I don’t think we can do “whatever it takes to save even one life,” as I heard Gov. Cuomo say a few weeks ago that he was going to do. Every life is precious, at every age-and-stage. “Prevent every death at any cost” sounds noble and is an admirable sentiment at the personal level, but it’s not feasible as public policy. It’s not, in fact, what we do in any other sphere, public-health-wise or safety-wise. It ignores the challenge of diminishing returns and the tragic reality of trade-offs.
When Dr. Fauci talked once about his ideal state — every American locked down in their home for several weeks to stop the spread — another public-health-doctor-cum-TV-commentator said, effectively, “Whoa, wait a minute. That would dramatically increase the incidence of domestic violence, and that’s a public health issue too.” That doesn’t even take into account the mental-health damage done by extended unemployment and enforced isolation. No solution is perfect.
Am I surprised that politicians have opted for unprecedented and hugely dislocating and economically damaging lockdowns of a presumptively healthy population? Not really. Apart from that understandable human impulse “to prevent every death at any cost,” at the political level this has seemed like the safe, stodgy solution. When the best-case scenarios are nasty and the the worst-case unthinkable, being seen as doing not much would be risky. If people die in large numbers, how much fault will be laid at your door? How much fault will belong there?
Nobody ever got fired for buying IBM.
Maybe the public-health experts are right: the ones who are calling the shots here, I mean, not the ones who are writing dissenting editorials, nor the ones who have been setting contrarian policy in Sweden, where it’s still too early to tell whether it’s for good or for ill on balance. Maybe Canada will have one-fifth or one-third of the deaths now projected for the USA. Or maybe the USA’s “expected” projections will change again, this time for the higher. God forbid.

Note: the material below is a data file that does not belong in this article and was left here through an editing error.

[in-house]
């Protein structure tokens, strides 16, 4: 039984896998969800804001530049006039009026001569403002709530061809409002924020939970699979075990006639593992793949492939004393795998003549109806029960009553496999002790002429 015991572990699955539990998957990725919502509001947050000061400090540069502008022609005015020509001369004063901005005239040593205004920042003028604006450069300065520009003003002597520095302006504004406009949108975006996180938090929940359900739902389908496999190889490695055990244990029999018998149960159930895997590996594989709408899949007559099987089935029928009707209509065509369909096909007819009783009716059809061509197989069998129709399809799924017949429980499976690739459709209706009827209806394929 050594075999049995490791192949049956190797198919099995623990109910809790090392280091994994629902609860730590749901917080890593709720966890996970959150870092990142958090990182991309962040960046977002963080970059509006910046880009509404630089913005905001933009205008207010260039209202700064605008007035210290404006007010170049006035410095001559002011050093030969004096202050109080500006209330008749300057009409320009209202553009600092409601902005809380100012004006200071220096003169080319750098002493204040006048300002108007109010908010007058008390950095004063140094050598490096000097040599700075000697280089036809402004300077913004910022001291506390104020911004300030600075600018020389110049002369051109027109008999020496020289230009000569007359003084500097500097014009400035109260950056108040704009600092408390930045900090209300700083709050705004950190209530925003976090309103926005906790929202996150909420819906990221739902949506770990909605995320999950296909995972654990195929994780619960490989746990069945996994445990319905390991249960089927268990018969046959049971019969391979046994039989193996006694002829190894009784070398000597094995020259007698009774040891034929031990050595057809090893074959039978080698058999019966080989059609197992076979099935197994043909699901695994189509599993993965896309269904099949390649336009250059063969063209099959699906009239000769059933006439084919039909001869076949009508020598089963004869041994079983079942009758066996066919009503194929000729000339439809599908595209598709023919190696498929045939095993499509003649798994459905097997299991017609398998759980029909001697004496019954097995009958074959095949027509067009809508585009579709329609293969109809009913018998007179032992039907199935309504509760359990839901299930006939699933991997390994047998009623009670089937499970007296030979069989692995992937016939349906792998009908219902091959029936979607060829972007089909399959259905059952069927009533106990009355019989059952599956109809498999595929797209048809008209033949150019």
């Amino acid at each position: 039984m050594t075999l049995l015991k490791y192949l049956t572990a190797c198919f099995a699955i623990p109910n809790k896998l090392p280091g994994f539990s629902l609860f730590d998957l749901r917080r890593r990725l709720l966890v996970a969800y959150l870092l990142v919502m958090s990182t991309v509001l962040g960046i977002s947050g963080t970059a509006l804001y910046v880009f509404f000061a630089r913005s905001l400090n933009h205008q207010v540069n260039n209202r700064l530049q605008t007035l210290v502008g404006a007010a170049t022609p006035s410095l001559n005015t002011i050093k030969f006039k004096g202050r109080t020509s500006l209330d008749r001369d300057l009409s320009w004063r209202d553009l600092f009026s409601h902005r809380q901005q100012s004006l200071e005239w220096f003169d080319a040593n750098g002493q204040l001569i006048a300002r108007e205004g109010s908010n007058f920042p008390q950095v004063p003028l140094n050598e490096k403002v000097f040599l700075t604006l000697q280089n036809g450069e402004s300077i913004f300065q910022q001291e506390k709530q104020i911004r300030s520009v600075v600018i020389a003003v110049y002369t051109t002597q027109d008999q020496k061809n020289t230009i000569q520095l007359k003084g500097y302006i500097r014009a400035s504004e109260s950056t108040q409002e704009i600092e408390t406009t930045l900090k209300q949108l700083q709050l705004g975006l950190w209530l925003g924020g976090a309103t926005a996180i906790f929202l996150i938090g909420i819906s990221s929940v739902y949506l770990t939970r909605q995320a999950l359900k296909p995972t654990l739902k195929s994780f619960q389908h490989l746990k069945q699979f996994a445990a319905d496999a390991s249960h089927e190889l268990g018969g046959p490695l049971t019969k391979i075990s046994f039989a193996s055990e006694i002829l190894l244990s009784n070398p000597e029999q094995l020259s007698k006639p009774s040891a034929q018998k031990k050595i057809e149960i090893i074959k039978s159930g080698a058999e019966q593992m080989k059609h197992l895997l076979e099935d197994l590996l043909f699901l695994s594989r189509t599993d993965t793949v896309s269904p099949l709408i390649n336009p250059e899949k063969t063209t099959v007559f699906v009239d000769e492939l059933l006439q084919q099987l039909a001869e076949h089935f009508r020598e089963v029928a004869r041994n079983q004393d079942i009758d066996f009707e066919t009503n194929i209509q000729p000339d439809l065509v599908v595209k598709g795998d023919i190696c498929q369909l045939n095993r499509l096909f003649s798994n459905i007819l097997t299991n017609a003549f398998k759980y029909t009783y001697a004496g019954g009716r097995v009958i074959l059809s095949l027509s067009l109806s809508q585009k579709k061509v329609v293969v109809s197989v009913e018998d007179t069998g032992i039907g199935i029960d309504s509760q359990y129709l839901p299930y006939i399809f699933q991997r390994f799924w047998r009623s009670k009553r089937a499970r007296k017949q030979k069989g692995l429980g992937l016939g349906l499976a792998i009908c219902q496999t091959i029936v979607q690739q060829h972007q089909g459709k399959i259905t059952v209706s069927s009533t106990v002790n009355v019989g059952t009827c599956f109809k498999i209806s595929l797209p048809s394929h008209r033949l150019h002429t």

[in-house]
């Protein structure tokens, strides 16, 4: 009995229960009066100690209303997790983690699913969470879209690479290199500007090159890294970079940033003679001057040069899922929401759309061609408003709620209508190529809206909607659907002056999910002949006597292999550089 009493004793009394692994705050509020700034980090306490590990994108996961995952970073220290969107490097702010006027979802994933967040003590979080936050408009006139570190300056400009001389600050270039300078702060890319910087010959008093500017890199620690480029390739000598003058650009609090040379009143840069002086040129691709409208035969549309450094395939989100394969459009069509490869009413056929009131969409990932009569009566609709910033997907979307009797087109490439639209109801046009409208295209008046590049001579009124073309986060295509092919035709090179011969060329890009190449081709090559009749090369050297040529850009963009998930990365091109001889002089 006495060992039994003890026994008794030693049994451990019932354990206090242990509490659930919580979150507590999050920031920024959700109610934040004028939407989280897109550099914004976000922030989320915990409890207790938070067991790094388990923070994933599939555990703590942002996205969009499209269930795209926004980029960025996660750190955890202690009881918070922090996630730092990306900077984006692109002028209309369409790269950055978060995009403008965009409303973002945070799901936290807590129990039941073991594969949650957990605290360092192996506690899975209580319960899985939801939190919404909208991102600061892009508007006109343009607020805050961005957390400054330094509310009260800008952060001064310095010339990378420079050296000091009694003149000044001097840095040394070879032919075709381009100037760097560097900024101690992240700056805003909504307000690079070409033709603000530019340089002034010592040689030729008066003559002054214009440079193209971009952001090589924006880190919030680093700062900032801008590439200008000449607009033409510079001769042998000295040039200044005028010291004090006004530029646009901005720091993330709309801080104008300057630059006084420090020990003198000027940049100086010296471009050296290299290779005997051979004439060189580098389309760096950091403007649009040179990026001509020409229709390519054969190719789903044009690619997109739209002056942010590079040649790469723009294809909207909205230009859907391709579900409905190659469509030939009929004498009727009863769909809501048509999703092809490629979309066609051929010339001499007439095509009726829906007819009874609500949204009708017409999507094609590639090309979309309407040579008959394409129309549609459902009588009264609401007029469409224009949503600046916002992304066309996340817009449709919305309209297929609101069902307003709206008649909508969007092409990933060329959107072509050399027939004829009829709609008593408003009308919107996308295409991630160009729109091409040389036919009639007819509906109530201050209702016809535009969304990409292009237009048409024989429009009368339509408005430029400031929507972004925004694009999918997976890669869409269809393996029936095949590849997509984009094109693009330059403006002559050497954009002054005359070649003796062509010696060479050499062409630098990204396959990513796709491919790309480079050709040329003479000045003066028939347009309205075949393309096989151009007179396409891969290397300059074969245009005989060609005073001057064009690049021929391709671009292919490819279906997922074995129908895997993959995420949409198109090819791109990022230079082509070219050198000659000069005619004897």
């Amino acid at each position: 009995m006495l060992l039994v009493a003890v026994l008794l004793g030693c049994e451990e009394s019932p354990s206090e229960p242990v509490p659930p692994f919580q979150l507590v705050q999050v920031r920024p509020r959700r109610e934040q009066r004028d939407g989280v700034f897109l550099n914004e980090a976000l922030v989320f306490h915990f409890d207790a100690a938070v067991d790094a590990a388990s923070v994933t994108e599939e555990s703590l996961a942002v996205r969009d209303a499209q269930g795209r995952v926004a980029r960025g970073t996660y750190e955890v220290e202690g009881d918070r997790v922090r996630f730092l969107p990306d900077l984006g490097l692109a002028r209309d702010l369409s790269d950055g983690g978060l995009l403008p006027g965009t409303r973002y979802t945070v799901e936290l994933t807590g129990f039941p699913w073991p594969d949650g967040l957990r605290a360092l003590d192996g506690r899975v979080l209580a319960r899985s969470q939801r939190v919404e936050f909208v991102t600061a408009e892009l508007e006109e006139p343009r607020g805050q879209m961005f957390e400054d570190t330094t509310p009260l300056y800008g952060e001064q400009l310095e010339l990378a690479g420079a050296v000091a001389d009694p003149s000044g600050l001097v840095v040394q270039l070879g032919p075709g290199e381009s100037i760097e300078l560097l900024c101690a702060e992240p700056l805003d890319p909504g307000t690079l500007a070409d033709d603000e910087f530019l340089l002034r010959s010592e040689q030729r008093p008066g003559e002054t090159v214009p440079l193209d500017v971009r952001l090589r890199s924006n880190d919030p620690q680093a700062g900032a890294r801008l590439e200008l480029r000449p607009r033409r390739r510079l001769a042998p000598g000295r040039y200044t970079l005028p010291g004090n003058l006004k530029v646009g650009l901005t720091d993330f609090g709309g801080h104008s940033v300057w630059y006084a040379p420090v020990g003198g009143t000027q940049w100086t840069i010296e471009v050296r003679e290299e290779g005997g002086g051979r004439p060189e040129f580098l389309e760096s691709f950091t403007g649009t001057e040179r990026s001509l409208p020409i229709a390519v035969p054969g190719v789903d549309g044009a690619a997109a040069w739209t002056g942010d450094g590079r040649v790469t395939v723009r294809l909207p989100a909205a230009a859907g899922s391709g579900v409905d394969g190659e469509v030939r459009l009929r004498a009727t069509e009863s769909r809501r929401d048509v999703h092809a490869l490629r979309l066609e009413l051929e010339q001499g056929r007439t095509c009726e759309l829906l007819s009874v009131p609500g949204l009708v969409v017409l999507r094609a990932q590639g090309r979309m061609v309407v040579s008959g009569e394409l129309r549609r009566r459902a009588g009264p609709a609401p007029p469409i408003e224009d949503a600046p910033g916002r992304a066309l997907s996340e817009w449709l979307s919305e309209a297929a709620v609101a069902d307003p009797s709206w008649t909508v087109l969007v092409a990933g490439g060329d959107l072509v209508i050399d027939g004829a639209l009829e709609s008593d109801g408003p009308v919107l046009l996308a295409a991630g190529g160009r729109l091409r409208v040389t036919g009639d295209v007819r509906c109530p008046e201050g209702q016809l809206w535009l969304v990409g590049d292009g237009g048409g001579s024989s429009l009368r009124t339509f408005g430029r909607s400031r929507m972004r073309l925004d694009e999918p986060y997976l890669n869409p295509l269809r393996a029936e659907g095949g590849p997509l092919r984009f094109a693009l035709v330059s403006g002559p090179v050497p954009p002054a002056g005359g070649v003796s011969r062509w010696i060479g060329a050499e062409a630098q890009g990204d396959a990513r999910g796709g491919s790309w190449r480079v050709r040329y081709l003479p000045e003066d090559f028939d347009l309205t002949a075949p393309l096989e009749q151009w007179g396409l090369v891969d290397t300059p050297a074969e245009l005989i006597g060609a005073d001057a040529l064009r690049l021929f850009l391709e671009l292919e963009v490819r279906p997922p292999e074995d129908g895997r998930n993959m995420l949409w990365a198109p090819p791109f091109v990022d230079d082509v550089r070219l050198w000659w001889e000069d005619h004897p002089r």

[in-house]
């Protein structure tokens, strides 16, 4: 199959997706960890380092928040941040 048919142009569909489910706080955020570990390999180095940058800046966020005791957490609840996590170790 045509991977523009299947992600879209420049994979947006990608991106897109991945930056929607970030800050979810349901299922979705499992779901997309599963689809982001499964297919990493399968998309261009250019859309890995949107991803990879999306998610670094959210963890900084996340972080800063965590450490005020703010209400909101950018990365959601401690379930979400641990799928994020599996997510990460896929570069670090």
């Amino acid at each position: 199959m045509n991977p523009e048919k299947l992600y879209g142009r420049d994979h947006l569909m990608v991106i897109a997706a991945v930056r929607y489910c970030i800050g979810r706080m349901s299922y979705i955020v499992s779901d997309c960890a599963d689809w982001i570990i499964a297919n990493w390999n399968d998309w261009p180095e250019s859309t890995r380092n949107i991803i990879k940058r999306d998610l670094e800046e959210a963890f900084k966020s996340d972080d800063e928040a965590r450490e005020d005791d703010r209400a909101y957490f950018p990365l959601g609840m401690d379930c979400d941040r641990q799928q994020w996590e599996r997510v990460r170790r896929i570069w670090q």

But the longer this goes on the confuseder I get, and the more I think of that other catchphrase formulation. The more I worry that we’re paying too much for too little.
Note 1 – Death projections for Canada: There are lots of numbers in the press and that’s hardly surprising: one article says the projected range goes from a high of 44,000 down to a best case of 4,400. As I understand it, that 44,000 is if we do very little and the 4,400 is if we move heaven and earth to shut down all contact. What the Canadian experts (seem to) expect with what we’re doing now is between 11,000 and 22,000.
Note 2 – Flu deaths: The USA has 12,000 to 60,000 flu deaths annually and Canada has ~500 to 1,500 although other government sites cite 3,500 and I know I used to hear 1,500 to 3,000. Why don’t we agree on this number for goodness sake?
Note 3 – IHME projections: The USA death projections (from the Institute for Health Metrics and Evaluation which, regrettably, does not run a model for Canada) were first quoted by Dr. Birx (31 Mar) as being between 100,000 and 240,000. Then they were revised to 93,000 (2 days later), 81,000 (3 days after that), and 60,000 (4 days after that). It’s hard for me to keep up or to understand what it means, although fewer is better, for sure. What’s important, I think, is that the revisions do not seem to be the effect of the lockdown, because these estimates have all assumed physical distancing. That’s even what it says at the top of the IHME site. The experts have been clear that these numbers could/would be much worse if we let up.
Note 4 – Ground Zero – NY State: In his Apr 10 press conference Gov. Cuomo talked about the models he’d seen early on. NY State has about 35,000 hospital beds, and the need at peak was forecast as high as 135,000 and as low as 55,000. No wonder he was worried. A best-case result would have seen them need roughly twice as many beds as they had. What happened? They think they might have hit peak use this past week, using only ~18,500 beds. It looks like they won’t have to use the field hospitals they (prudently) deployed to handle the projected overflow.
Note 5 – Canada’s ICU situation: As of 1 PM on 11 Apr, things are good, although things can change fast.